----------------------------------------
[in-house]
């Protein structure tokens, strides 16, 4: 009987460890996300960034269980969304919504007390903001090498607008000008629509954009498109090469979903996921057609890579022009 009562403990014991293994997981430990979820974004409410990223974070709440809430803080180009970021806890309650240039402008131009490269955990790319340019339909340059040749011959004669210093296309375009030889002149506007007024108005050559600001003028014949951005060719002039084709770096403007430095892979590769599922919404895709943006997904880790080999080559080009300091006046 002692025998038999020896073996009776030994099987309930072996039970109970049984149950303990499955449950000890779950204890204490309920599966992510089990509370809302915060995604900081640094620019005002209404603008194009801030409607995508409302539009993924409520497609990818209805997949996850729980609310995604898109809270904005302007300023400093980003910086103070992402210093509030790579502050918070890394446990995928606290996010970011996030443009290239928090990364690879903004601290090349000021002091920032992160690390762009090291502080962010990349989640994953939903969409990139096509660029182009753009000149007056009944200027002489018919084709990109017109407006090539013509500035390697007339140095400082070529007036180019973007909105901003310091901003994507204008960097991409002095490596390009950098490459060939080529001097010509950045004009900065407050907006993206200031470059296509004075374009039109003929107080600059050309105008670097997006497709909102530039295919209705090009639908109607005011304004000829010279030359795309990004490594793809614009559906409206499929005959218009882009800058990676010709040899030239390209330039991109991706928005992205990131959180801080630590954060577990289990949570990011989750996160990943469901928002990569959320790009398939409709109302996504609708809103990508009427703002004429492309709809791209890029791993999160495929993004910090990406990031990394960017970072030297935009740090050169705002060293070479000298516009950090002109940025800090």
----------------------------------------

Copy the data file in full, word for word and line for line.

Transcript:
[in-house]
């Protein structure tokens, strides 16, 4: 009987460890996300960034269980969304919504007390903001090498607008000008629509954009498109090469979903996921057609890579022009 009562403990014991293994997981430990979820974004409410990223974070709440809430803080180009970021806890309650240039402008131009490269955990790319340019339909340059040749011959004669210093296309375009030889002149506007007024108005050559600001003028014949951005060719002039084709770096403007430095892979590769599922919404895709943006997904880790080999080559080009300091006046 002692025998038999020896073996009776030994099987309930072996039970109970049984149950303990499955449950000890779950204890204490309920599966992510089990509370809302915060995604900081640094620019005002209404603008194009801030409607995508409302539009993924409520497609990818209805997949996850729980609310995604898109809270904005302007300023400093980003910086103070992402210093509030790579502050918070890394446990995928606290996010970011996030443009290239928090990364690879903004601290090349000021002091920032992160690390762009090291502080962010990349989640994953939903969409990139096509660029182009753009000149007056009944200027002489018919084709990109017109407006090539013509500035390697007339140095400082070529007036180019973007909105901003310091901003994507204008960097991409002095490596390009950098490459060939080529001097010509950045004009900065407050907006993206200031470059296509004075374009039109003929107080600059050309105008670097997006497709909102530039295919209705090009639908109607005011304004000829010279030359795309990004490594793809614009559906409206499929005959218009882009800058990676010709040899030239390209330039991109991706928005992205990131959180801080630590954060577990289990949570990011989750996160990943469901928002990569959320790009398939409709109302996504609708809103990508009427703002004429492309709809791209890029791993999160495929993004910090990406990031990394960017970072030297935009740090050169705002060293070479000298516009950090002109940025800090």